By Emma O’Connell
As mentioned in my previous article, chickens that scratch up your garden and flowerbeds can really drive you nuts. Which is why I decided to start keeping my chickens in a fenced chicken yard. There, they can scratch, dig, roll around, and poop everywhere, and keep me from throwing various harmful objects at them when they get too close to the garden gate. However, after one winter in their chicken yard, they had pecked away all the grass, palatable weeds, and most of the topsoil had washed down the hill to the lowest part of the fencerow.
Instead of building another fenced area or switching to chicken tractors, I decided to do some in-yard rehabilitation areas. Using sunflower, okra, and corn stalks plus tomato vines, and various other stalky garden “refuse”, I made little piles of the stalks here and there in the chicken yard.
This is a simple, non-permanent, compostable, and free way to give your chickens some greens in their yard. The grass and other weeds will sprout up through the stalks since the stalks are piled up (light can penetrate) instead of matted down. Chickens don’t really like to walk on a big pile of stalks, so they will naturally avoid these areas, allowing the new growth to get a starting chance. Once your green areas are reestablished, you can move your stalk pile to a new area, using the same materials or bringing in some new ones.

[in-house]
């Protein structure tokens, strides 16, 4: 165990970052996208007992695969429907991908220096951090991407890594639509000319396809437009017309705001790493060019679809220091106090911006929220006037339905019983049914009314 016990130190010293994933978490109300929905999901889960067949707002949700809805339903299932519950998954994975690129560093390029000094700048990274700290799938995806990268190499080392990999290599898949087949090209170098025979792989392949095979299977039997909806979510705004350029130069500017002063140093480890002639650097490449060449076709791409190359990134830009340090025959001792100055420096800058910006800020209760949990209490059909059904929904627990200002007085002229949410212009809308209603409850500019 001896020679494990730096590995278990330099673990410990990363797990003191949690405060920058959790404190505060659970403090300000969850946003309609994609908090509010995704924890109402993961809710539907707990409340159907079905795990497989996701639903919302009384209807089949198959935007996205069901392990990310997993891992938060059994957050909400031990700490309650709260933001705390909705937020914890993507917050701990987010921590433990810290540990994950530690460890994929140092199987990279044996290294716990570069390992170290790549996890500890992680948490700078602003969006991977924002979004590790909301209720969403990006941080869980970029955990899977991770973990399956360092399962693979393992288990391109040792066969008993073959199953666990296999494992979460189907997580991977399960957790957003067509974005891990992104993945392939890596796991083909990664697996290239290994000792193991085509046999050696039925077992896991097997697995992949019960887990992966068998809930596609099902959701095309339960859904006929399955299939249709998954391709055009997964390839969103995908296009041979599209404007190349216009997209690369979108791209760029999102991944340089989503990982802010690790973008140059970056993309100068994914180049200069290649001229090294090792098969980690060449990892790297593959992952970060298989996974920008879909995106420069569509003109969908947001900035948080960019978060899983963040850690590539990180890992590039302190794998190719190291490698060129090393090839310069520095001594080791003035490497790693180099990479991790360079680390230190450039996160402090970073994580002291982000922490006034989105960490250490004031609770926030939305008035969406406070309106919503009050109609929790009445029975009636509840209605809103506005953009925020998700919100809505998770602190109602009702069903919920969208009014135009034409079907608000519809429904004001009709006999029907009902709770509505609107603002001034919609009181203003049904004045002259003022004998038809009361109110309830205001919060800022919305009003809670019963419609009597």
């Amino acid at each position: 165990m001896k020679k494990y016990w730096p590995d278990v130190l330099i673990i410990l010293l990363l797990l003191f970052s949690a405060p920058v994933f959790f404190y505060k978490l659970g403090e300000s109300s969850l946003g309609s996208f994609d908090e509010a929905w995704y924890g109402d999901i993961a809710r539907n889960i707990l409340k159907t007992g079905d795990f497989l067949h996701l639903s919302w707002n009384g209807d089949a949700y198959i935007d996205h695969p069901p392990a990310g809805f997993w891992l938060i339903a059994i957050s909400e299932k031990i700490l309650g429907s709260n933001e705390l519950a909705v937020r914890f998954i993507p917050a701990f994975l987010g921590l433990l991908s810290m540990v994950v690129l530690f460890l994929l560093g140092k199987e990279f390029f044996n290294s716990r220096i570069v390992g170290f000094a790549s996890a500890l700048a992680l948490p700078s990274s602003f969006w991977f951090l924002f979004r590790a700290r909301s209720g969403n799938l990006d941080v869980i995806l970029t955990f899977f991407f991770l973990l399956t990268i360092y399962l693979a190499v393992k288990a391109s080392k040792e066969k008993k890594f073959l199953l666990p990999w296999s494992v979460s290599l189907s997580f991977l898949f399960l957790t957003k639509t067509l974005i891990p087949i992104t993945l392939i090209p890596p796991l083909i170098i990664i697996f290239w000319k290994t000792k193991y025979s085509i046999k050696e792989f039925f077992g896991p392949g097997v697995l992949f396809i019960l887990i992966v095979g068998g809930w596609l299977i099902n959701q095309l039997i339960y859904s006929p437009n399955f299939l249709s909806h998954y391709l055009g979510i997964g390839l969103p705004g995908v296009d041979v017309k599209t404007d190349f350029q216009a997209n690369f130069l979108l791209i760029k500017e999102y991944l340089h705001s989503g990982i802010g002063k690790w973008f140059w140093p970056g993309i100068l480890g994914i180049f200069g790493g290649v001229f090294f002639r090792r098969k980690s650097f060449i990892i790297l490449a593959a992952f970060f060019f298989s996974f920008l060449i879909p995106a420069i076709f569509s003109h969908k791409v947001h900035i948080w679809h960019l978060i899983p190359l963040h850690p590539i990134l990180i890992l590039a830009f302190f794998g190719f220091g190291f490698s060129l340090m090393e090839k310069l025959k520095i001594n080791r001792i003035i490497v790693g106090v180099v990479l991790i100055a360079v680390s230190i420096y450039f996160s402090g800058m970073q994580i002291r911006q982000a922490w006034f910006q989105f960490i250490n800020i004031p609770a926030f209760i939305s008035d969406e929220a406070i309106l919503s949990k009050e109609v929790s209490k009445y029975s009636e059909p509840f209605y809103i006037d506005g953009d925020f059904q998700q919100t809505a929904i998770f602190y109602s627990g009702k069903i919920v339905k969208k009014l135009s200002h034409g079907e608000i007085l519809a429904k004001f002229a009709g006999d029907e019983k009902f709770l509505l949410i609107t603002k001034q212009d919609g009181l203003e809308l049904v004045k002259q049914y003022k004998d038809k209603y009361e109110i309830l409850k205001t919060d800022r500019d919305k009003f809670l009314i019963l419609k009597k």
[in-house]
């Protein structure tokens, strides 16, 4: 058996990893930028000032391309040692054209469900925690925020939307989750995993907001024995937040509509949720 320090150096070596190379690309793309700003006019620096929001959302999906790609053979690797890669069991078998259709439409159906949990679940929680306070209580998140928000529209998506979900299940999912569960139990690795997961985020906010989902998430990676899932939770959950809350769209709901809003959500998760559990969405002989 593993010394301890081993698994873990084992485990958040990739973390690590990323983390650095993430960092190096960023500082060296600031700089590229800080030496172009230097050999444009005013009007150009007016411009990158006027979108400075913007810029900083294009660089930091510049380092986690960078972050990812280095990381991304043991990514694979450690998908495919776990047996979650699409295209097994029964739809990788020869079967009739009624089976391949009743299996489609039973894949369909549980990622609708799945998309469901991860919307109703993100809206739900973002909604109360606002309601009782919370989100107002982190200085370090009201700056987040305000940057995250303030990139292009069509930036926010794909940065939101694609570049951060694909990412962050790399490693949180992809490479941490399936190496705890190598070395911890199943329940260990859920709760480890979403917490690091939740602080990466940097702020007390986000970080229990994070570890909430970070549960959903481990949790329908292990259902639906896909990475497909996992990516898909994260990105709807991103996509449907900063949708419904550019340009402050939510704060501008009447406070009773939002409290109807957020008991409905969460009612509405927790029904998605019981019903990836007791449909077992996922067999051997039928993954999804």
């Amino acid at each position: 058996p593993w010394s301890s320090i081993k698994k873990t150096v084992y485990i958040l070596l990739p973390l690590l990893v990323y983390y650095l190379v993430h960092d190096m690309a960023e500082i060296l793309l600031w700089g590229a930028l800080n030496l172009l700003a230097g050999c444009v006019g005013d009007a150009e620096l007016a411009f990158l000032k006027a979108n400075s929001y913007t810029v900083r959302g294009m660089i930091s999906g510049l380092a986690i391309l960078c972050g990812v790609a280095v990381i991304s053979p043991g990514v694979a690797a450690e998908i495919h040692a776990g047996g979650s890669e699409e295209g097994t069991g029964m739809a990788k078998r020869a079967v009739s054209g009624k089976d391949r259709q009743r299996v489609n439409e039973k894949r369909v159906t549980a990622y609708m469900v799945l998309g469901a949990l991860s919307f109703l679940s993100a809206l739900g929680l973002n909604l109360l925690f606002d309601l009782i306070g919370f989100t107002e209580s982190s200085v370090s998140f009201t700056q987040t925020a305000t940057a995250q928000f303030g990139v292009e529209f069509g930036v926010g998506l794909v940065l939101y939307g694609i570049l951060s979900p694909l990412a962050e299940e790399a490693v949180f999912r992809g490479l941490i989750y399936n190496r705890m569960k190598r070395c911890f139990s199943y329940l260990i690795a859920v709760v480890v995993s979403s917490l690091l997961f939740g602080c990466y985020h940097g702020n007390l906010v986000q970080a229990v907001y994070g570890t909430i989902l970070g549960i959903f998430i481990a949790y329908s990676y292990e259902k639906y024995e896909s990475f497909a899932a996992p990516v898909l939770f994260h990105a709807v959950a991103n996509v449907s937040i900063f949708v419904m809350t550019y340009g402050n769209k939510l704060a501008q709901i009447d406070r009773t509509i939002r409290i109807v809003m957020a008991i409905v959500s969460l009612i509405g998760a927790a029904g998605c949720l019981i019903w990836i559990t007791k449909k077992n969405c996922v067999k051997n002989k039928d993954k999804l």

Another thing you can do is seed your rehabilitation areas with stuff you know chickens love to eat, such as clover. In my chicken yard, all the top soil had washed down to the lowest point in the area, so I shoveled a little of this up first, threw it where I was going to build my stalk piles, threw a little seed on it, then built the stalk pile on top.
Another great thing about building chicken yard rehabilitation areas is that it is so easy to do, your kids or grandkids can have fun doing it for you. Now that’s good Permaculture.
- Scratching Chickens could make you crazy!
- Sheet mulching
- Chicken Weeds
- The Principles of Permaculture: A Series of Examples–This Week, Alpacas!
- Tired of Chickens Eating Your Crops? Here’s How to Prevent it.